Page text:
What Irritable Bowel Syndrome and FAP Are Really Costing You—and Our Solution

This is a far more complicated question than you might think. Not only are there the obvious financial costs to Irritable bowel syndrome and functional abdominal pain—which is what most people first consider—but there are also significant costs to a family’s time and, most importantly, to their emotions.

Financial Costs

How much having a functional GI disorder costs you financially depends, in part, on your treatment approach to treating them. The most common patient medical conditions I work with are:

  • Irritable bowel syndrome (IBS).
  • Functional abdominal pain (FAP).
  • Functional dyspepsia (FD).
  • Abdominal migraine (AM).
  • Cyclic vomiting syndrome (CVS).

The prescription medications most commonly used for these conditions can be quite costly. In addition, families often purchase homeopathic and other over-the-counter remedies that, even though they have not been proven to be effective, they hope will help. Further frustrating the situation, one of the medications that clinicians frequently prescribe for functional GI issues was found to be as effective as placebo after four weeks of treatment.

Other common financial costs include:

  • Medication.
  • Probiotics.
  • Homeopathic treatments.
  • Patient’s or parent’s time off from work.
  • Sub-specialist clinician visits (1–2 appointments): Approximately $30 copay (with insurance) and $100-$200/visit (without insurance).
  • Lab tests:
    • Blood tests.
    • Stool tests.
  • X-rays.
  • Endoscopies.

Given this treatment protocol, the annual cost for treating a child with FGIDs can be as much as several thousand dollars. That’s no small amount, particularly given the fact that most families live paycheck to paycheck. This factor can add additional stress to an already difficult situation.

Time Costs

Beyond the financial is a cost that is harder to pin down: time. Functional gastrointestinal (GI) disorders represent the second-leading cause of school absence in children in the United States. These children may then fall behind in their schoolwork, and are not able to spend as much time with their friends, thus missing out on socialization, which is important at any age.

Additionally, their parents may need to stay home from work to care for them. In some cases, the parents may need to physically be with their child during the day and unable to do any work while they are home.

How much time does this add up to, exactly? Obviously, this varies from family to family, so there isn’t an exact number we could put on it. But it often starts in the morning when the child wakes up and may extend till bedtime. Many parents feel the need to stay near their child throughout the day to monitor and care for them. This really adds up! And the impact on your regularly disrupted sleep can be significant as well.

Imagining the other activities you could do with this lost time illustrates the impact these conditions can have on your precious time. With the time you’d get back from dealing with a functional GI disorder, you could:

  • Sleep more.
  • Go to school or work.
  • Play sports.
  • Read.
  • Study/do homework.
  • Paint, dance, or play a musical instrument.
  • Relax.
  • Play.
  • Watch television.

Emotional Costs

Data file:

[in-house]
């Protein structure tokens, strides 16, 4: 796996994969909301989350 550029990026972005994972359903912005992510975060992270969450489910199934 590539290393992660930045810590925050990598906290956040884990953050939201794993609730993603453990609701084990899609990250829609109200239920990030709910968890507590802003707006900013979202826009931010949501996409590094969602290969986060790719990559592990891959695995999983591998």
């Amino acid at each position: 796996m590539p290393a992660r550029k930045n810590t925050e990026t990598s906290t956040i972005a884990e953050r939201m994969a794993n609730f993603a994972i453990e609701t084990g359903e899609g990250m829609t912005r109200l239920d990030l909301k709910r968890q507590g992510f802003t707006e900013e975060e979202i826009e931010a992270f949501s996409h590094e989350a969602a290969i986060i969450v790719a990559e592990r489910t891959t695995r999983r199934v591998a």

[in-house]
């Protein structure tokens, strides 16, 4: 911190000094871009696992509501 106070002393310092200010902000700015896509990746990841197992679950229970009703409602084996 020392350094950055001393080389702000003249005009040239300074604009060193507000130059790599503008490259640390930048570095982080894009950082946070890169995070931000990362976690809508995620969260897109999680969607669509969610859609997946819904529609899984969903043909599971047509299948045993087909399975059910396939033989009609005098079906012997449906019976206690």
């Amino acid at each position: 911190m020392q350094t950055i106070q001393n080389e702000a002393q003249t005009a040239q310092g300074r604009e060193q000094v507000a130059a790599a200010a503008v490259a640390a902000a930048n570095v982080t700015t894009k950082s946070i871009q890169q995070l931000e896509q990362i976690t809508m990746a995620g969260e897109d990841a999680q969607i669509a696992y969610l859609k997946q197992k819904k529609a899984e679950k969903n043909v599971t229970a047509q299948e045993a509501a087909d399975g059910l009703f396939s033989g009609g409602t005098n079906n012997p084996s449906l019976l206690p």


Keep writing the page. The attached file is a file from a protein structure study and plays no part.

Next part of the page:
But the most significant of all the costs related to the functional GI disorders are the emotional costs, which can be devastating to the child (and to the parents as well). Some of the most common emotional costs I observe in my patients are:

  • Loss of self-esteem.
  • Loss of self-confidence.
  • Embarrassment, humiliation, and shame:
    • This often occurs when their peers find out about the problem.
    • Sadly, family members sometimes tease these children.
    • Even worse, sometimes parents make their sons or daughters feel shame.
  • Guilt:
    • About the money it costs to take them to see their health care professionals, or for medications.
    • About the extra time their parents have to stay home to take care of them.
  • Fear of other kids finding out.

And sometimes parents feel not only frustrated and sad, but they may, at times, be a bit irritated or annoyed with their child.

The effects of these costs can run deep and often last years after the physical problem has ended. Being particularly aware of and sensitive to this fact is essential for anyone interacting with a child who struggles with these conditions.

The Cost of Medicalizing the Problem

When test results come back normal—as they usually do with functional GI issues—parents often ask, “What do you mean, there’s nothing wrong with my child? Of course there is! She can’t go to school! He can’t play soccer! He can’t fall asleep at night due to the pain!”

They may feel guilty and worried that they are bad parents because their child has this problem. When parents are told that there is nothing physical to explain the problem, they sometimes believe this means they did (or didn’t do) something to cause it.

They may push their clinicians to order more tests “to be sure that we’re not missing anything medical.” This not only drives up the financial costs, but also gives the child the message that there is a medical disease, rather than a functional problem, that needs to be addressed and treated.

Furthermore, if a child sees his parents pushing for more tests, then he may believe that there is something medically wrong that the doctors are missing, and undermine his confidence in his healthcare provider.